2016 - City Plan adopted – includes policies on sustainability of new homes and non-residential buildings

2011 to 2017 - Brighton & Hove City Council (BHCC) adopts the One Planet Living Framework for overseeing actions to improve sustainability

December 2018 - BHCC Members declare a climate and biodiversity emergency

September 2019 - BHCC creates fund to encourage climate action within the council (SCRIF)

July 2020 - Greater Brighton agrees Energy Plan and Water Plan

September to November 2020 - BHCC hosts climate assembly on travel and transport

October 2020 - Brighton & Hove Youth Climate Assembly

October 2020 - Greater Brighton signs 10 pledges on climate action

November 2020 - Brighton & Hove awarded Gold Food Sustainable City

November 2020 - consultation starts on the Downland Estate Plan

December 2020 - council leader Cllr Phelim Mac Cafferty signs Glasgow Declaration

December 2020 - BHCC Circular Economy Routemap and programme for the city receives committee approval

January 2021 - council agrees grants for community projects which tackle climate emergency and biodiversity

February 2021 - launch of Hydrogen Sussex

March 2021 - Carbon Neutral 2030 Programme

April 2021 - Brighton & Hove joins the blueprint to a circular economy project with partners in England and France

May 2021 - BHCC becomes a member of the UK 100 campaign of councils committing to reducing their emissions to net zero by 2030

Brighton & Hove’s carbon neutral target

The council has set an ambitious target for the whole city to be carbon neutral by 2030. 

Brighton & Hove’s carbon emissions profile  

The starting point is the city’s current emissions of greenhouse gases, which were 1,242 kilotonnes (KT CO2e) in 2018 (the most recent year that full data is available for).

This includes air travel and shipping. Data is provided by ScatterCities.

Total carbon emissions in the city have fallen by just over a third since 2005.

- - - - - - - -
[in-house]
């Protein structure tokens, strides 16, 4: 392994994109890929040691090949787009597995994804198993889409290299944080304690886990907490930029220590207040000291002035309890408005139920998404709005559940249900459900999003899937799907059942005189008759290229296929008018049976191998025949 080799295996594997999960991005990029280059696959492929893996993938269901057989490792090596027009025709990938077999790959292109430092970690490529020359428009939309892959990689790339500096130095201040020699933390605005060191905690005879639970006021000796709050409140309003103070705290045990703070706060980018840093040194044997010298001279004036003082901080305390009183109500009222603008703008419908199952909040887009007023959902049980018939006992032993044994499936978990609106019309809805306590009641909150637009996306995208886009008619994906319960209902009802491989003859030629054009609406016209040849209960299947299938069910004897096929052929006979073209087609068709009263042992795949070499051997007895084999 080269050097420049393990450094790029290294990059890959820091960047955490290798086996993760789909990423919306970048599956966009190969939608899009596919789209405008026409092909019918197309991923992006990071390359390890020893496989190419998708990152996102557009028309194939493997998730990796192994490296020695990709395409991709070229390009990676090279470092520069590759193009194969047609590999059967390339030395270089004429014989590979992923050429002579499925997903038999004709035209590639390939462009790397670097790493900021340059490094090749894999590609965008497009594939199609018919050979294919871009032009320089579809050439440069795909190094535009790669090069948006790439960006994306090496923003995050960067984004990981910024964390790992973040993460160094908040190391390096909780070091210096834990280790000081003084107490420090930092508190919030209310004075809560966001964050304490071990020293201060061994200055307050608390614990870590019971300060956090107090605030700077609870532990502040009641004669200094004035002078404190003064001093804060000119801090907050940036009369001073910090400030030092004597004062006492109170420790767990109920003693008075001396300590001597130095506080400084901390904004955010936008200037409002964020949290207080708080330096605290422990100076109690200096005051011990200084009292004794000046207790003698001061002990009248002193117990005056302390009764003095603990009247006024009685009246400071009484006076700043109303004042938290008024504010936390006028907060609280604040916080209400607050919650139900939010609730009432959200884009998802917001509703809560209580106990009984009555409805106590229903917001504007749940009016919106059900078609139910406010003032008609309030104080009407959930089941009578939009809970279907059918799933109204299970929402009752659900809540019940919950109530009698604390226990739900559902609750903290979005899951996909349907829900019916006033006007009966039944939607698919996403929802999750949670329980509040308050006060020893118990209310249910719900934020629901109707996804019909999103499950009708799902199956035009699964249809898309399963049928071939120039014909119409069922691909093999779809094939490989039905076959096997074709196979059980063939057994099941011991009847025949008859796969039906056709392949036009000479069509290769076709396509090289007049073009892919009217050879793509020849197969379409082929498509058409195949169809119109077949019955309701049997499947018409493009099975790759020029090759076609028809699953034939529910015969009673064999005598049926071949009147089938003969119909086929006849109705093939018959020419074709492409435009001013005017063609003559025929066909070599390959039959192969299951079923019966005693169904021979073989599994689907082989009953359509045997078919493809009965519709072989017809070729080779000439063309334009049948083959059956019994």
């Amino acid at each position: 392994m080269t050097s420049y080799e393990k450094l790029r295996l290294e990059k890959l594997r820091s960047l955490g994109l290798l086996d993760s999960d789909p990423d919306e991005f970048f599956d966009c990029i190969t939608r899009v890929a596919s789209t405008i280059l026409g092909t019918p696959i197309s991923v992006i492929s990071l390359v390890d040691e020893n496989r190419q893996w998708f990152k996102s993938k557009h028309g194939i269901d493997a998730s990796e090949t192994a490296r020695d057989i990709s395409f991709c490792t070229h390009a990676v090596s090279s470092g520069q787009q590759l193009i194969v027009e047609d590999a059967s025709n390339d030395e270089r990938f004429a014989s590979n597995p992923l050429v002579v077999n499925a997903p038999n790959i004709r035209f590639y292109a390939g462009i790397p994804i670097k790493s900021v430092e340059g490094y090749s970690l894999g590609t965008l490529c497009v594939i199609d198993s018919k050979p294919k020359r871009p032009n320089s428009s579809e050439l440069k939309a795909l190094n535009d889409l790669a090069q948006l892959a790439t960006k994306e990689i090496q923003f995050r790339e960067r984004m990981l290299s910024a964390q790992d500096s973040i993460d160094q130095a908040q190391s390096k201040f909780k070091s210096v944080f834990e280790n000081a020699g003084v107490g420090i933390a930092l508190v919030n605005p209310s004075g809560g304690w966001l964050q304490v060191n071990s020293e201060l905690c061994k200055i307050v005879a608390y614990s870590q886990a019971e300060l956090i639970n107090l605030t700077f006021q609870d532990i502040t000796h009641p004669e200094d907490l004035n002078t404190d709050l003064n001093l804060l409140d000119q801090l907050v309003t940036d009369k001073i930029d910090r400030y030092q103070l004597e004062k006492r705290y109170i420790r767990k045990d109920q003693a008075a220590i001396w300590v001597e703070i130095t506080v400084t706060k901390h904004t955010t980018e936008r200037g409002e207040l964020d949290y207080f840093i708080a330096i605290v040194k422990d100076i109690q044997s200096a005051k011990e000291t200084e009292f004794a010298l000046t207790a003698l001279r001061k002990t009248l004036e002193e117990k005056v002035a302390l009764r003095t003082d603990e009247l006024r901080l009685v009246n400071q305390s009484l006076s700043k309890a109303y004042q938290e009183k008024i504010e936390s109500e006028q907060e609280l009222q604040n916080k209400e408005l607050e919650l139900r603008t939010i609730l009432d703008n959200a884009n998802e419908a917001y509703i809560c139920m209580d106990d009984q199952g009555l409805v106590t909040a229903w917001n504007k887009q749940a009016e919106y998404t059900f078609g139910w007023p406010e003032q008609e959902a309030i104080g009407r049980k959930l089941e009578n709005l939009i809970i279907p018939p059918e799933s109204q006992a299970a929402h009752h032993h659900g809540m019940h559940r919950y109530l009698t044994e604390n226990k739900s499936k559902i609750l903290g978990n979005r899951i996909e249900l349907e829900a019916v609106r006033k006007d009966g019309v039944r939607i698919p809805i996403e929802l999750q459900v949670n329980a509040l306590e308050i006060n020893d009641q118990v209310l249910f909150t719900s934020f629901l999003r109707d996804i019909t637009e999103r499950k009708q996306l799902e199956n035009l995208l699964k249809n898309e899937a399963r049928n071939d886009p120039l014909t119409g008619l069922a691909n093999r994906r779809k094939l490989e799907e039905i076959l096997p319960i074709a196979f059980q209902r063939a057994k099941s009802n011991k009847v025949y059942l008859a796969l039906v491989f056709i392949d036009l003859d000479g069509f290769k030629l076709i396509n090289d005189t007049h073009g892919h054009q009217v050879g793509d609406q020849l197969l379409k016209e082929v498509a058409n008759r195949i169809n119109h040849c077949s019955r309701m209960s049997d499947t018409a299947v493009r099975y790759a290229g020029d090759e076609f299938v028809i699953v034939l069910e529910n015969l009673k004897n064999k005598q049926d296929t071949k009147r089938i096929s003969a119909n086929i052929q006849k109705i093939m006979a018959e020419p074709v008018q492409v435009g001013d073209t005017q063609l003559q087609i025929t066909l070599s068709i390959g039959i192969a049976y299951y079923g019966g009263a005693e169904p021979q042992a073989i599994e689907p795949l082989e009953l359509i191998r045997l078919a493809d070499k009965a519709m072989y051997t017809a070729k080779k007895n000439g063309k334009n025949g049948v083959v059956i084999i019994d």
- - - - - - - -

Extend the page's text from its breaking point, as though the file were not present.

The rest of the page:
The largest cut has come from electricity, as the National Grid gets more renewable electricity from wind farms and solar power. 

The chart below shows the proportion of greenhouse gas emissions coming from different sectors in the city of Brighton & Hove in 2018.

  • 435 kilotonnes of carbon dioxide equivalent came from transport
  • 399 kilotonnes from energy and water
  • 391 kilotonnes from the built environment
  • 22 kilotonnes from waste
  • 16 kilotonnes from land use and agriculture

The following graph shows how carbon emissions in Brighton & Hove have changed between 2005 and 2018.

Total carbon emissions from the city in 2018 were 900 kilotonnes, down from nearly 1,400 kilotonnes in 2005.

Emissions from electricity use have declined the most, while emissions from gas and transport have fallen a little over the period.

Target 2030 

Brighton & Hove City Council’s (BHCC) carbon neutral target requires the city’s greenhouse gas emissions to fall by 12.7% every year from 2020 onwards.

This is a science-based target, prepared by the Tyndall Centre for Climate Change, showing Brighton & Hove’s fair contribution to keeping climate change within limits. 

Carbon emissions collect and stay in the atmosphere for hundreds of years, so it's important to act as soon as possible.  

The graph below shows some scenarios for reduction in Greenhouse Gas emissions from 2017 to 2050 in Brighton & Hove.

A dotted orange line shows what is likely to happen if the city takes no action and relies solely on national efforts. In this case greenhouse gases fall by about half by 2050.